W.C.: n toilet. A currently-used acronym which stands for the not-so-currently used term “water closet.” This term stems from a time early in toilet development when they were nothing more than a carefully waterproofed cupboard filled halfway up with seawater. Not to be confused with a “W.P.C.” (Woman Police Constable).
waffle: n, v banal or rambling conversation. You might describe your CEO’s yearly speech to the employees as nothing more than waffle, and likewise you could accuse him of waffling. Brits do describe those cross-hatched baked batter things as “waffles,” but they don’t really eat them all that much.
waistcoat: n vest. An odd sort of article of clothing worn over your shirt but under your jacket, often with a bow-tie. In the U.K., “vest” means something else, as usual.
wally: n dimwit; dunce. In a friendly sort of a way. You’d never leap out of your car after someone’s smashed into the back of it and shout “you complete fucking wally!”
wank: v masturbate. wanker n one who masturbates. Quite a rude word in the U.K. - perhaps one notch worse than “fuckwit” on the international offensiveness scale I’ve just invented. Interesting, therefore, that Adam Clayton of U2 managed to get away with using it in a Simpsons episode and that Phil Collins managed to use it in his 1984 Miami Vice cameo.
washing up: n washing the dishes: Let me help with the washing up! washing up liquid dish soap.
waster: n someone who just sits around watching television and spending their income support on dope. Presumably derived in some way from “time-waster.”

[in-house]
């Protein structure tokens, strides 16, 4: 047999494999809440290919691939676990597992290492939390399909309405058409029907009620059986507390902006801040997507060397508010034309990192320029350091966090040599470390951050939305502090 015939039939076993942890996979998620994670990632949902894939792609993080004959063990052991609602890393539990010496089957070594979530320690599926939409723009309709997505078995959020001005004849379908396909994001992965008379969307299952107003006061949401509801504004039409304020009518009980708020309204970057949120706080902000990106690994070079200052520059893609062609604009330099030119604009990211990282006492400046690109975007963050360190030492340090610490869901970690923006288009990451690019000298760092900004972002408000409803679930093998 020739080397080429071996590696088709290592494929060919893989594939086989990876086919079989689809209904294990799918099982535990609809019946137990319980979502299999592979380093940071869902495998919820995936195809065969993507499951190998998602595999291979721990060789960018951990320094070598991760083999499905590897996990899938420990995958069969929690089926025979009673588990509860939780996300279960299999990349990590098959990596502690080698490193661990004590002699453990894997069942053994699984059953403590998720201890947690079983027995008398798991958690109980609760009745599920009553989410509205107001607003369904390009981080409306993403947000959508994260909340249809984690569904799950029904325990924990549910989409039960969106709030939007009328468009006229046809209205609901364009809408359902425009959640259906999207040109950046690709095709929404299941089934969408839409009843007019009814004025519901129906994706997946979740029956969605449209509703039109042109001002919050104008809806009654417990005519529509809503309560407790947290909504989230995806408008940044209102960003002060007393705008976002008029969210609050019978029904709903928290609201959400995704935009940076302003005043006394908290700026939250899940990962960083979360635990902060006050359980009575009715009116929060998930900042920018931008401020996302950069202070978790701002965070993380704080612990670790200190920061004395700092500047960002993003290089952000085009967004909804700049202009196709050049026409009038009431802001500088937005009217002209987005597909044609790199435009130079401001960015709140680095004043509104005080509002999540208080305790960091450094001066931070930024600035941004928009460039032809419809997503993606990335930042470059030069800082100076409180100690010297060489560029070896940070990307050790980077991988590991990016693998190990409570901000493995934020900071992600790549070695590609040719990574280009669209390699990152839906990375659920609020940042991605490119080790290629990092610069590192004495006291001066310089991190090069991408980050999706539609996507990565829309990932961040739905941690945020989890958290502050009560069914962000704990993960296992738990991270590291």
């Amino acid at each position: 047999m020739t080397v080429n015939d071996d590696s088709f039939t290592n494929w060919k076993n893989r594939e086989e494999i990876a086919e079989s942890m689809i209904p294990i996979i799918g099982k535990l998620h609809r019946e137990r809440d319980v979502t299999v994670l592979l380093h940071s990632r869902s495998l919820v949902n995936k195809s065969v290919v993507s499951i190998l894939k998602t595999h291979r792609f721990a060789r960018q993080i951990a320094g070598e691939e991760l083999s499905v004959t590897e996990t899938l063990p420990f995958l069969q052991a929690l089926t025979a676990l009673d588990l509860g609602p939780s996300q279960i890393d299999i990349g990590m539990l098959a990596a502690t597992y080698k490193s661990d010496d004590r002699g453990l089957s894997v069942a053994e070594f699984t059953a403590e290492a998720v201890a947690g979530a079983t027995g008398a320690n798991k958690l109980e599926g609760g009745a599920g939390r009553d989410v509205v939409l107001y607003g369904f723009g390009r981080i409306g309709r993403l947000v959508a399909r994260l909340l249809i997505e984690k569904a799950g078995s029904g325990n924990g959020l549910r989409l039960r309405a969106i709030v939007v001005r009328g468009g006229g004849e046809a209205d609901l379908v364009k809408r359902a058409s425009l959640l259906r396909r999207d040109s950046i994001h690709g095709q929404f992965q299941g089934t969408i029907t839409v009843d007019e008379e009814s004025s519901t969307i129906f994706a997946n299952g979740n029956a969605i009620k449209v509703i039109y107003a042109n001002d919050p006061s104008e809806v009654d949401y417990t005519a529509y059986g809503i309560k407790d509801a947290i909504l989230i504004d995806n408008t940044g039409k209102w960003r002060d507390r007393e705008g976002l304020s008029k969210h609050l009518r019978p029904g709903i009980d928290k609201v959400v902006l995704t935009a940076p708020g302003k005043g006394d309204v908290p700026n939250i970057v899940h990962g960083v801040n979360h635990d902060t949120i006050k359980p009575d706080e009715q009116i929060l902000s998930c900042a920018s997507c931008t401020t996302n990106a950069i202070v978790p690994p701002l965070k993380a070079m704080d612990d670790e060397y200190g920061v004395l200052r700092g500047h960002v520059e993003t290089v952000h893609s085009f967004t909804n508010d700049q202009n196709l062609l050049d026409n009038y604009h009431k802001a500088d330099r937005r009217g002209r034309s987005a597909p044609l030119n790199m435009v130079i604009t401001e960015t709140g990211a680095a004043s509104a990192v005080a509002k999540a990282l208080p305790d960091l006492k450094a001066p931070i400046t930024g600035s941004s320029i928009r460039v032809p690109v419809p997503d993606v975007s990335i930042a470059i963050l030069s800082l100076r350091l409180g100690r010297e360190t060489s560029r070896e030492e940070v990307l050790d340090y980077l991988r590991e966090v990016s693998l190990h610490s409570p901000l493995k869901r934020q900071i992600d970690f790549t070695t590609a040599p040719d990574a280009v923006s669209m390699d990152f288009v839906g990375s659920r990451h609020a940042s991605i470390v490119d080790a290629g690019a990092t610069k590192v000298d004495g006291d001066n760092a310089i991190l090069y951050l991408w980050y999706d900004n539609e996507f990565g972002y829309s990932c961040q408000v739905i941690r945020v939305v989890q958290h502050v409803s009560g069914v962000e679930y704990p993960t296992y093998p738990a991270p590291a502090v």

wazzack: n idiot. When I originally put this on my website I spelled it “wazzak.” I received emails variously informing me that it was spelled “wazzock” or “wuzzock.” I then received one from a chap who claimed to have invented the word in South Somerset when he was seven and that “wazzack” was in fact the correct spelling. And the one I got from a chap in Nottinghamshire claiming that he invented it and it was spelled “wassak.” Why must society be like this? Why must we all lay claim to something? I put the two people in touch via email and they have subsequently fallen in love.
wean: n Scottish child. Derived from the colloquial Scots “wee ‘un” (little one).
wee: 1 adj Scottish small: That’s an awfully wee car - are you sure you’ll all fit in it? In a loose sense it could also be interpreted as meaning “cute” in the “cute and cuddly” sense. You could tell someone they had a “nice wee dog,” but might meet with more curious glances if you used it in a more serious scenario: “Well, Mrs. Brown, I’m sad to tell you that you have a wee tumour on your cerebral cortex.” 2 v urinate: Back in a minute, I’m going to have a wee.
wellies: n Wellington boots. Look it up. It can’t be far.
Wellingtons: n rubber boots; galoshes. A contraction of the term “Wellington boots,” which was the inventive name given to boots made popular by the Duke of Wellington. The further abbreviation “wellies” is also in common use.
welly: n Scottish (when talking about automobiles) stick; punch: If you give it some welly you’ll hit fifty through the corners! This may or may not be related to the “wellington boot” definition.
wetting the baby’s head: n an evening in the pub celebrating the birth of a new baby. The event generally involves only the father and his mates, whilst the wife sits at home in a state of exhaustion surrounded by fresh nappies: Are you coming out on Friday? We’re wetting the baby’s head down at the Four Coachmen.